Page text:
Every day, the world moves a little bit closer to what once seemed like an impossible dream: driverless cars. The UK is already taking small steps towards this new technology, with a driverless car having a (successful!) test run in Milton Keynes in 2016. But, in among all the discussion about how they would function on busy roads and how they would be made safe for pedestrians, one aspect of their functionality has been overlooked. They could potentially be a lifeline for people with disabilities.
Technology already has proven to be, quite literally, a lifesaver for those who have disabling conditions. Motorised wheelchairs help people who cannot walk get out of their houses and have a social life; screen readers transcribe web pages for blind people; hearing aids are a tremendous help to those with hearing difficulties. The impact that driverless cars could have on disabled people can barely be overstated – even the best motorised wheelchairs aren’t built for sustained travel. The idea of a wheelchair user being able to travel across the country in their own car, without dealing with the difficulties of public transport, seems almost too good to be true.
Public transport for disabled people improves every year, but it’s still far from perfect. A train journey which, for an able-bodied person would seem like nothing, could be a massive uphill battle for a person in a wheelchair. Having to make arrangements for getting on and off the train, even possibly getting out of the station, and running the risk of delays or inconvenience is far beyond what a non-disabled person could expect when travelling. On top of this, it’s also difficult to find wheelchair-friendly taxis, so goodbye to casual nights out.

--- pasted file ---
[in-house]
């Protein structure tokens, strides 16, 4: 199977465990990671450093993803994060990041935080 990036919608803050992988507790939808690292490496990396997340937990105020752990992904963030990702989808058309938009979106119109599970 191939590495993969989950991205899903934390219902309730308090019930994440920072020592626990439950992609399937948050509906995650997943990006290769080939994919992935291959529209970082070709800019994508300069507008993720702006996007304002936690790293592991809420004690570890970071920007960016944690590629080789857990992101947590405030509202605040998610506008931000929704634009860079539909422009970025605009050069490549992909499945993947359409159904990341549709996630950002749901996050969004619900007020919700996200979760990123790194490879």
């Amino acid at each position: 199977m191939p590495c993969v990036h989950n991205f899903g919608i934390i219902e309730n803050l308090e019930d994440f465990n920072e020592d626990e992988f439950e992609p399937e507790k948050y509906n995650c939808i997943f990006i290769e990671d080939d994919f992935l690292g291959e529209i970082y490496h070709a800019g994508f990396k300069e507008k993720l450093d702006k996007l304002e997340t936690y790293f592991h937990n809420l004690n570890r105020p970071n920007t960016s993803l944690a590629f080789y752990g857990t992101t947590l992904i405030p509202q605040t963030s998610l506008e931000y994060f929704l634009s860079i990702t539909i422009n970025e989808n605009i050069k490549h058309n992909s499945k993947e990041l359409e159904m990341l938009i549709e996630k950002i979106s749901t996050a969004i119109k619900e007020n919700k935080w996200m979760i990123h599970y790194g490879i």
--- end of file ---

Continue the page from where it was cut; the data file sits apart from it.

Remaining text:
The emotional benefits of driverless cars to disabled people, likewise, can barely be overstated. Many disabled people feel lonely and isolated because of the difficulties they face in simply leaving their living area. Difficulties, which the presence of a driverless car could greatly alleviate. The level of independence provided by a self-driving car could, similarly, dramatically improve the mental health of people who have long felt “trapped” inside their own houses.
However, unfortunately, nothing about driverless cars is really set in stone yet. Laws about who would be allowed behind the wheel – so to speak – have yet to be hashed out. There is a possibility that all cars would require one able-bodied person to be present in the car, in case of emergency. This could lead to difficulties for those who live, and wish to travel, alone. Nissan, one of the largest automobile companies in the world, has already stated their self-driving cars would require an able-bodied driver.
On the other hand, Google are currently working on self-driving cars which would be fully self-driving, and require no human intervention at all. A spokesperson for General Motors has said that the company believe they’re just years away from “fully automated cars that drive themselves under all circumstances,” as well as having, “A lot of societal benefits are possible.” A large proportion of those societal benefits would be to disabled people. Hopefully, it will only be a short amount of time before the sort of independence that able-bodied people enjoy is available to the disabled, too.